Much is being made of the January 16th statement by SEC Chair Mary Jo White regarding a company’s ability to exclude a shareholder proposal from its proxy statement based on Rule 14a-8(i)(9), which allows exclusion when a shareholder proposal “directly conflicts” with a management proposal. Chair White noted that questions have arisen regarding “the proper scope and application” of that rule and directed an SEC staff review of the issues.
In response, Corp Fin announced that it “will express no views on the application of Rule 14a-8(i)(9) during the current proxy season,” while it conducts its review and prepares its report to the SEC.
What triggered this unusual development?
Last fall, Whole Foods Market, Inc. received a shareholder proposal that would allow large shareholders to nominate directors for election (known as a proxy access proposal). In response, Whole Foods’ management put its own significantly different proxy access proposal on the ballot for its March 2015 annual meeting and sought SEC no-action relief to allow it to exclude the shareholder proxy access proposal. Its grounds for seeking exclusion was Rule 14a-8(i)(9), reasoning that the shareholder proposal was in direct conflict with management’s proposal.
The SEC staff granted the requested no-action relief. Whole Foods, therefore, did not include the shareholder proposal in its proxy materials, but did include management’s less aggressive proposal. Institutional investors expressed much concern regarding the SEC’s position, worrying that it was an open invitation for companies to rebuff a shareholder proposal by simply submitting to their shareholders a “watered down” version of their own.
Apparently, the SEC took these concerns to heart.
What does this mean in the short run?
It is standard practice any time a company seeks to exclude a shareholder proposal from its proxy materials for it to seek an SEC no-action letter as a safeguard against liability. Now, as a result of these recent announcements, any company seeking to use the “direct conflict” exclusion of Rule 14-8(i)(9) will not be able to obtain no-action relief this proxy season. Such a company, therefore, must decide whether to:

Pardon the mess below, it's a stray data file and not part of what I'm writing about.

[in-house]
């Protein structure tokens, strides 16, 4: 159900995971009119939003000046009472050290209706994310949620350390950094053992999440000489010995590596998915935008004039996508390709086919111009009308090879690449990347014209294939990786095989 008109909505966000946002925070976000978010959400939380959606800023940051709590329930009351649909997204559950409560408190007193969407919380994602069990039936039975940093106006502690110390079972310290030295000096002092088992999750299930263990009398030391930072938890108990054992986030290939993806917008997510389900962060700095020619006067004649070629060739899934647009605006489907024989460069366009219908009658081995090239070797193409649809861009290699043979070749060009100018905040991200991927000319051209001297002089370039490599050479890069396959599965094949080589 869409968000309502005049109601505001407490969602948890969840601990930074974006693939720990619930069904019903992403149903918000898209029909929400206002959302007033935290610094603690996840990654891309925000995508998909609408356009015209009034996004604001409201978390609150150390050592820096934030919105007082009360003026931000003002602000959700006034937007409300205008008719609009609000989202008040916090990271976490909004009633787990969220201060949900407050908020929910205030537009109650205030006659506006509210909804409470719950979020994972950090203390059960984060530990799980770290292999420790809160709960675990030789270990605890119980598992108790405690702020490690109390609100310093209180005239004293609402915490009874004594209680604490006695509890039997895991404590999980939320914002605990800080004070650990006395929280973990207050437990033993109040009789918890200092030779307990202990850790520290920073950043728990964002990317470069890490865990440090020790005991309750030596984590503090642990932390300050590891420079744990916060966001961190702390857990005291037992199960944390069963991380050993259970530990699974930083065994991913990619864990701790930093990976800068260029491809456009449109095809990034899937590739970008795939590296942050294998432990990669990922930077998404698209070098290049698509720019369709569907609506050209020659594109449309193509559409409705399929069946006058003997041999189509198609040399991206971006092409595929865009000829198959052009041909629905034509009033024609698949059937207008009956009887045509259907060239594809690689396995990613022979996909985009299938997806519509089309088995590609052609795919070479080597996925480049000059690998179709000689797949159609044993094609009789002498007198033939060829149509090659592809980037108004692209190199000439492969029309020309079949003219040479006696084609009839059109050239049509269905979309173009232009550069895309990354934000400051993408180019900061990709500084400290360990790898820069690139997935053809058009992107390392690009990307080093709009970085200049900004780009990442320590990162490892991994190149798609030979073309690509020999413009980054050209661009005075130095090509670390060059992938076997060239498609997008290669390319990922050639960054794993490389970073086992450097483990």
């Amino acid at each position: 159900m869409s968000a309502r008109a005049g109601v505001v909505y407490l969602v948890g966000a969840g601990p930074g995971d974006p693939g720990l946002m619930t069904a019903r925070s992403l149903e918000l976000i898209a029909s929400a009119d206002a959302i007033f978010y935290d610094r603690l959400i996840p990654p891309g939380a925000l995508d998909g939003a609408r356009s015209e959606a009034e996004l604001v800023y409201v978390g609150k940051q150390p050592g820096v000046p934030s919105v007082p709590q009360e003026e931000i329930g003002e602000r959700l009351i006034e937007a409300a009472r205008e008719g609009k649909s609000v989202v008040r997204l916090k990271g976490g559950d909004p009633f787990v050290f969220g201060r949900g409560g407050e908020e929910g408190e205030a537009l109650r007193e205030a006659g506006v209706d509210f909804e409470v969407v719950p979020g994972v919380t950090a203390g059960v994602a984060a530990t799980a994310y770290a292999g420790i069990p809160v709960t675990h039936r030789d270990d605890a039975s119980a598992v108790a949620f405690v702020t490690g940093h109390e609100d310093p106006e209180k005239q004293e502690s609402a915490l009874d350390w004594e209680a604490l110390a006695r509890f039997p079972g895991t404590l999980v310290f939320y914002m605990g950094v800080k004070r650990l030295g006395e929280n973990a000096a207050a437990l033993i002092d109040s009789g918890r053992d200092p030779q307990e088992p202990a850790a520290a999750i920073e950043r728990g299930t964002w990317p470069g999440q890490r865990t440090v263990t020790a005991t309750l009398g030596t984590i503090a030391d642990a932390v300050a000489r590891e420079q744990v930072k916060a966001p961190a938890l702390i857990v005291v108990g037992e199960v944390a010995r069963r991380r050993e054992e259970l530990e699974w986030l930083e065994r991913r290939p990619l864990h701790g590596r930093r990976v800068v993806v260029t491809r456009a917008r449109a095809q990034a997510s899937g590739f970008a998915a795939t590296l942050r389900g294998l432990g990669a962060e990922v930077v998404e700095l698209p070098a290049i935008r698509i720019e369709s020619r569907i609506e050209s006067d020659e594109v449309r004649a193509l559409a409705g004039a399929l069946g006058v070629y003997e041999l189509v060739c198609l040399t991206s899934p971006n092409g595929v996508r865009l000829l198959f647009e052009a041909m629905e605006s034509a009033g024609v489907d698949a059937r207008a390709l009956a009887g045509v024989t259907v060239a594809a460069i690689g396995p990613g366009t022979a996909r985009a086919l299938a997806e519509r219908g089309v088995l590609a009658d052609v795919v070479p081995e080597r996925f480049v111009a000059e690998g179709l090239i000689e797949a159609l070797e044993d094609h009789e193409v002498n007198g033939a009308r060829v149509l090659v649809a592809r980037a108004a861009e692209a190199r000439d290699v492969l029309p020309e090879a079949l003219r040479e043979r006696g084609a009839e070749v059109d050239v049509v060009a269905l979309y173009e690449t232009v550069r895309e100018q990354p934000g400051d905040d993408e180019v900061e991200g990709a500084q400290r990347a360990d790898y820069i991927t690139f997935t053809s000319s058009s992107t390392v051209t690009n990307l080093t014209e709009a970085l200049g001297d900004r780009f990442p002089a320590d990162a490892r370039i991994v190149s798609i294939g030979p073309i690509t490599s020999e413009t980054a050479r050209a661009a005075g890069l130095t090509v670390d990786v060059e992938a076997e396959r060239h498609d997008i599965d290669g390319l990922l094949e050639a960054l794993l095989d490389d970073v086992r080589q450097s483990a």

- include the shareholder proposal (either with or without its own management proposal) in its proxy materials to avoid liability risk, or
- roll the liability dice by excluding the shareholder proposal while including management’s proposal.
It is also possible for a company to seek judicial declaratory relief before making that decision, although that has traditionally been a relatively uncommon alternative.
It is important to note that the SEC’s freeze on no-action letters covers all “direct conflict” exclusions under Rule 14-8(i)(9), not just proxy access proposals of the type proposed to Whole Foods.
What does this mean in the long run?
At least for now, the scope of this issue is limited to “direct conflict” exclusions. In the long run, depending on company, institutional investor and proxy advisory firm responses, the entire landscape of Rule 14a-8 shareholder proposals could change. For example, companies may become more comfortable seeking judicial declaratory relief or simply excluding shareholder proposals without the SEC’s no-action safety net. In that case, institutional shareholders and advisory firms can be expected to perceive this as a corporate governance weakness and punish companies accordingly. The SEC’s Enforcement Division could conceivably become more active if it believes companies are violating the proxy rules. And plaintiffs’ law firms can be expected to carve out their own place in this dispute, as well.
So, much is up in the air on this issue. As always, I’ll keep you posted as it develops.